In some areas, this film continues the trajectory started with the first "Subspecies" sequel, increasing the quality of the film instead of decreasing it as is the usual pattern when it comes to sequels. In other areas, the film holds its own quite nicely, and the end result is a film that will provide a satisfying viewing experience for lovers fo vampire movies of all stripes.
The script for this installment of the series is the best so far. I've already touched upon the great performances given by Anders Hove and Denice Duff, performances that wouldn't have been possible if they hadn't been provided with a great script as their starting point. The scripts quality is also manifested in the comic relief character of Lt. Marin (portrayed by Ion Haiduc), who has scenes that manage to inspire laughter on the heels of, or even during, some of the film's most intense and scary moments. The only complaint I have with the script is that I would have liked to have been given a bit more of a solid ending, but what we have isn't decent enough so that's a minor complaint.
The film isn't as impressive in the photography and lighting area as its predecessor was, with many of the shadow and transformation effects being acheived with animation or composite shots instead of simple lighting and camera tricks. The overall look of the film also isn't quite as dramatic as "Subspecies II", but it's still far beyond the average low-budget horror film and it is still good enough to place this film among the best movies to ever emerge from the Full Moon film factory. It is without a doubt evidence that the Golden Age for Charles Band and his Full Moon label was in the early 1990s. (Band may yet rediscover how to mount productions as impressive as this one, but nothing he has produced in recent years even comes close.)
"Subspecies III: Bloodlust" is one of the very best vampire films ever made. It should be on the "must-see" list of any serious fan or student of genre.
Subspecies 4: Bloodstorm (1998)
Starring: Denice Duff, Anders Hove, Floriela Grappini, Jonathon Morris, Mihai Dinvale, Ion Haiduc, and Ioana Abur
Director: Ted Nicolaou
Producers: Charles Band, Kirk Edward Hansen, and Vlad Paunescu
Rating: Six of Ten Stars
Free of her master Radu (Hove), fledgeling vampire Michelle (Duff) enters the care of a doctor who claims he has discovered a method to reverse her undead condition. But Radu is not ready to let her go yet, and he launches an effort to retrieve her, with the reluctant help of Bucharest's most powerful vampire, Ash (Morris).
In the annals of unnecessary sequels, few are more unnecessary than "Subspecies 4". The 1993 third movie in the series provided a satisfying conclusion to the core story of the series--Michelle resisting Radu's attempts to turn her to evil--and the heroes driving off into the sunrise as Radu was burned to ashy oblivion was a nice period at the end.
But, Charles Band being Charles Band, a successful film WILL have a sequel no matter what, so four years later, Nicolaou was back in the director's chair at the helm of this film, which is an unnecessary sequel not just to the first three "Subspecies" films, but to the tangentially related "Vampire Journals", which was also written and directed by Nicolau. (Or maybe it's a prequel to "Vampire Journals"? With Full Moon's trademark disregard for continuity, I never can be 100 percent sure what they're intending....)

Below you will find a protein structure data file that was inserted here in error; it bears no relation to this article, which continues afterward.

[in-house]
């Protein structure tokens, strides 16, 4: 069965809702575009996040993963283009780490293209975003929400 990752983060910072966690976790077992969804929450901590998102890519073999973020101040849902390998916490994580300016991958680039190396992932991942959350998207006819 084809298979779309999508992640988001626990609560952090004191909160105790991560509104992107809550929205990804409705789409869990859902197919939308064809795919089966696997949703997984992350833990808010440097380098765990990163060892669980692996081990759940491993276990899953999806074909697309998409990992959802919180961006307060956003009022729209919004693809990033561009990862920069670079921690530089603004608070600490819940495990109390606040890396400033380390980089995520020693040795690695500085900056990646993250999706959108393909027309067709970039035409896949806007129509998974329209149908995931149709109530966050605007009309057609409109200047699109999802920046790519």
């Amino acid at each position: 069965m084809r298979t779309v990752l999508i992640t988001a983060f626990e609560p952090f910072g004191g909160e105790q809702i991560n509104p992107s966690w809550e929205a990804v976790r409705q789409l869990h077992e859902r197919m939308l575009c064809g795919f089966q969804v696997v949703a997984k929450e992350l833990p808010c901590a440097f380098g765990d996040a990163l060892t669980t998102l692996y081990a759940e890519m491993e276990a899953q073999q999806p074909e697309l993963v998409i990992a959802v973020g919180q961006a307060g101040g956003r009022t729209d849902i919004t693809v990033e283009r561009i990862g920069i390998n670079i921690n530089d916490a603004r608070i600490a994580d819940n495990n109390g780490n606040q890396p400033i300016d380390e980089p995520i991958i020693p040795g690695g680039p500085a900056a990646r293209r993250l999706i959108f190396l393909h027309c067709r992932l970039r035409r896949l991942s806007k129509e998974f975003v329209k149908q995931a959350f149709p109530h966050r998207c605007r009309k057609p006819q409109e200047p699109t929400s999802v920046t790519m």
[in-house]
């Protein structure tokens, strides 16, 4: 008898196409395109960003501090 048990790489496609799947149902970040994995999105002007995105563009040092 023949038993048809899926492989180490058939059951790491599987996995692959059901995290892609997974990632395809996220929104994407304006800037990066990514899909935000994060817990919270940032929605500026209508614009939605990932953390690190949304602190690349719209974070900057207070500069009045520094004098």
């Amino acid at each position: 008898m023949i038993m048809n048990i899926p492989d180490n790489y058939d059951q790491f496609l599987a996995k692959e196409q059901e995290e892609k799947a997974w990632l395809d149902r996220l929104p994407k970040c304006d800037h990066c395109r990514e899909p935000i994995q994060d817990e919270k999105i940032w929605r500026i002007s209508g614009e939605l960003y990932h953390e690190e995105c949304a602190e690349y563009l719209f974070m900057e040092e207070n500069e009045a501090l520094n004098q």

All that said, despite being a wholly unnecessary add-on to the other vampire films, it stands with the original "Subspecies" films and "Vampire Journals" as one of the most visually striking films to ever come from the Band direct-to-home-video assembly lines. Nicolaou really knew how to get the most out of the grand Romanian locations, especially at night. He also continues his flair for stretching his minimal budget to the point where he creates an end-product that looks better than films that cost ten times as much to make.
And while the film is not as good as "Subspecies 3"--the best film from Nicolau I've seen so far--it is an improvement on the overly slow "Vampire Journals".
As for the story, it's a tangle plots and counter-plots that rival the storylines envisioned by the creators of the 1990s roleplaying game "Vampire: The Masquerade" which these movies have always seemed like the perfect adaptation of. Radu plotting to conquer
Michelle, Ash plotting to destroy Radu, Dr. Niculescu's hidden agenda and dark secret... all of these intrigues swirl around Michelle who continues to resist the call of evil and dream of reclaiming her humanity. If you like the Anne Rice-style vampire genre and/or the 1990s White Wolf-style roleplaying games, you'll enjoy this movie.
You'll also enjoy the film if you liked Anders Hove performances in the previous "Subspecies" films. Hove's Radu is every bit as disgusting as he's always been, although he is also even more pathetic in this film that ever before, with his desire for Michelle now fully transformed from its initial need to possess into unrequited love. The rest of the cast do a good job as well, with Jonathon Morris actually being better as Ash in this film than he was in "Vampire Journals" and Ion Haiduc providing gallows-humor comic relief as a police detective turned bumbling vampire (making him the only returning character from the previous two films aside from Michelle and Radu).